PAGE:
Mitt the Mormon

Image source: Wikipedia

“What is Mitt short for?” I wondered. Mitchell? Nope. It turns out that Mitt is his middle name. He was born Willard Mitt Romney. Mitt isn’t short for anything.

I admit I didn’t know much about Romney. He popped up on my radar when I learned that he wants to be president. Pretty bad, I guess. And he’s seen as a contender for the Republican nomination in 2012.

I also heard he’s a Mormon. Since I’ve been exploring Mormonism a bit in the last few months, I decided to research Romney a bit further, too.

I have to admit, some of what I have learned surprised me.

Romney, 1994, in Massachusetts: “I believe that abortion should be safe and legal in this country.” (Debate comments while running for Senate against Ted Kennedy.)

Romney, 2001, in Utah: “I do not wish to be labeled pro-choice.” (Letter to the Editor, Salt Lake Tribune, July 11, 2001, while considering a run for office in Utah.)

Romney, 2002, in Massachusetts: “I will preserve and protect a woman’s right to choose.” (October 2002, while campaigning for governor of Massachusetts.)

Today, Romney describes himself as “pro-life” and, according to Wikipedia, his web site calls for the repeal of Roe v. Wade. Interestingly, the link cited by Wikipedia now goes to a “Not Found, Error 404” on the official Romney “Believe in America” web site. Trying to hide something or just a site reorganization? A Google search shows the entire web site currently consists of only 10 pages or less.

To me, the above facts paint a somewhat disturbing picture. When swimming in liberal waters, he said the things the constituency needed to hear in order for him to get elected. Flirting with Utah, he changed his tune. Then, when he wanted to be governor, the brief pro-life diversion was forgotten. But now he’s firmly committed to being only pro-life, which, come to think of it, has consistently been his position ever since he wanted to be our president. I find that all to be interesting.

Romney even referred to himself as pro-choice:

Over the last multiple years, as you know, I have been effectively pro-choice, I never called myself that as a label but I was effectively pro-choice and that followed a personal experience in my extended family that led to that conclusion.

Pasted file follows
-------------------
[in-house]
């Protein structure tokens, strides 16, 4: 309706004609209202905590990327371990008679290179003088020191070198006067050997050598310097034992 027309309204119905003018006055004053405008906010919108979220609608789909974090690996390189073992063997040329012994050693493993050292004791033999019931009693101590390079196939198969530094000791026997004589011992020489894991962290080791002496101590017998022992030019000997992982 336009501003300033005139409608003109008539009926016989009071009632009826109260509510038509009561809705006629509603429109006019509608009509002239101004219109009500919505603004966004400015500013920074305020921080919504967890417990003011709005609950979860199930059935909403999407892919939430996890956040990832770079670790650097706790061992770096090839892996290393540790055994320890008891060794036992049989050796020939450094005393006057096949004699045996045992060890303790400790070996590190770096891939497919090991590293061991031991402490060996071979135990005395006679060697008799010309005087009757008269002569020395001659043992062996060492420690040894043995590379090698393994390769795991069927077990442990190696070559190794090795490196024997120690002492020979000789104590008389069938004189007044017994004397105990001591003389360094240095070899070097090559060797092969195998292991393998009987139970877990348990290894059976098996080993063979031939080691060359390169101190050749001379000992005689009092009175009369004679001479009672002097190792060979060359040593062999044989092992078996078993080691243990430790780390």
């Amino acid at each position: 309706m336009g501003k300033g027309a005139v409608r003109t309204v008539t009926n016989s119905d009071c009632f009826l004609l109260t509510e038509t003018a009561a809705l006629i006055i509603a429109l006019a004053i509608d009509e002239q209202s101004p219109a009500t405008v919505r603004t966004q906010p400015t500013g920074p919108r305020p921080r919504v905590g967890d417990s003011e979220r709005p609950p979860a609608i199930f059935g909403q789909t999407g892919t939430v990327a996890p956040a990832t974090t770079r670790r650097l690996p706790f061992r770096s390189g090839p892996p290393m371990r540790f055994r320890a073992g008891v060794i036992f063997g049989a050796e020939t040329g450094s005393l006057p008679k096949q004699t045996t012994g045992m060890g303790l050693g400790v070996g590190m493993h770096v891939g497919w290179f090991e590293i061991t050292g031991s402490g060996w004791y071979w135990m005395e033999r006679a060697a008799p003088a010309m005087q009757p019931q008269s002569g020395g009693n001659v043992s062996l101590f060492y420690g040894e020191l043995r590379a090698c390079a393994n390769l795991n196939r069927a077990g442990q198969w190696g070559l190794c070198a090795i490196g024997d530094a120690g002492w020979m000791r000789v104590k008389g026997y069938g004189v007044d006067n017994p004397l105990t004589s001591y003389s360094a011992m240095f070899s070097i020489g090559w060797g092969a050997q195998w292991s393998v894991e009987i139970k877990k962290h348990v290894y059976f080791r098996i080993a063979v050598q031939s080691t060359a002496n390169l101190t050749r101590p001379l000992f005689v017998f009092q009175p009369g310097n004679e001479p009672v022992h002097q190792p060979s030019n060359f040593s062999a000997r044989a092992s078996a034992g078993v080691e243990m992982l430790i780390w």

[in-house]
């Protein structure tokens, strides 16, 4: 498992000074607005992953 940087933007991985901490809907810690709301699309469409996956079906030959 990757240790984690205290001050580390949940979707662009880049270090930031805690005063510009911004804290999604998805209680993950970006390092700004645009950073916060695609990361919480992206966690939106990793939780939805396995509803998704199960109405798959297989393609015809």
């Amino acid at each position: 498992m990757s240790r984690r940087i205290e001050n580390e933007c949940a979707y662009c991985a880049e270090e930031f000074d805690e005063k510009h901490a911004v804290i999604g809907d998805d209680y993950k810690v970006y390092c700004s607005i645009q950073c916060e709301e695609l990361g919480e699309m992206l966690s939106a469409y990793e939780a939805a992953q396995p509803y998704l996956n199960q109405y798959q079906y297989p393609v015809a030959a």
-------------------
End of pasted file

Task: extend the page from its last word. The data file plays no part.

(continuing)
-Mitt Romney, January 29, 2007, during a visit to South Carolina

The fact that Romney is a Mormon is irrelevant and I only mentioned it because this is my “M” post in the A-Z Blogger Challenge. As an atheist I don’t vote based on the religious beliefs of candidates, nor do I view Mormonism as better or worse than any other religion.

According to Wikipedia, there are approx. 5.5 million Mormons in the United States and about 14 million total worldwide.

It is interesting to note, however, that there is a bias against Mormonism in this country. A study conducted by the Brigham Young University Department of Political Science contained some surprising findings from 2008.

Poll question: “If you thought he or she was otherwise well qualified, would you vote for any of the following who was running for President of the United States?”

14% said they would not vote for a “black person.”
15% said they would not vote for a “Baptist.”
16% said they would not vote for a “woman.”
31% said they would not vote for a “Mormon.”

In 2004, George W. Bush wanted something. It was re-election. And to get his way, his tactics basically boiled down to one single thing: name calling. He wanted the world to know that John Kerry was a “waffler.” I’ll never forget the waffle hoopla. And as much as I predicted that Bush couldn’t be re-elected, I was wrong. The personal attack and name calling strategy from the President of the United States worked. It was effective.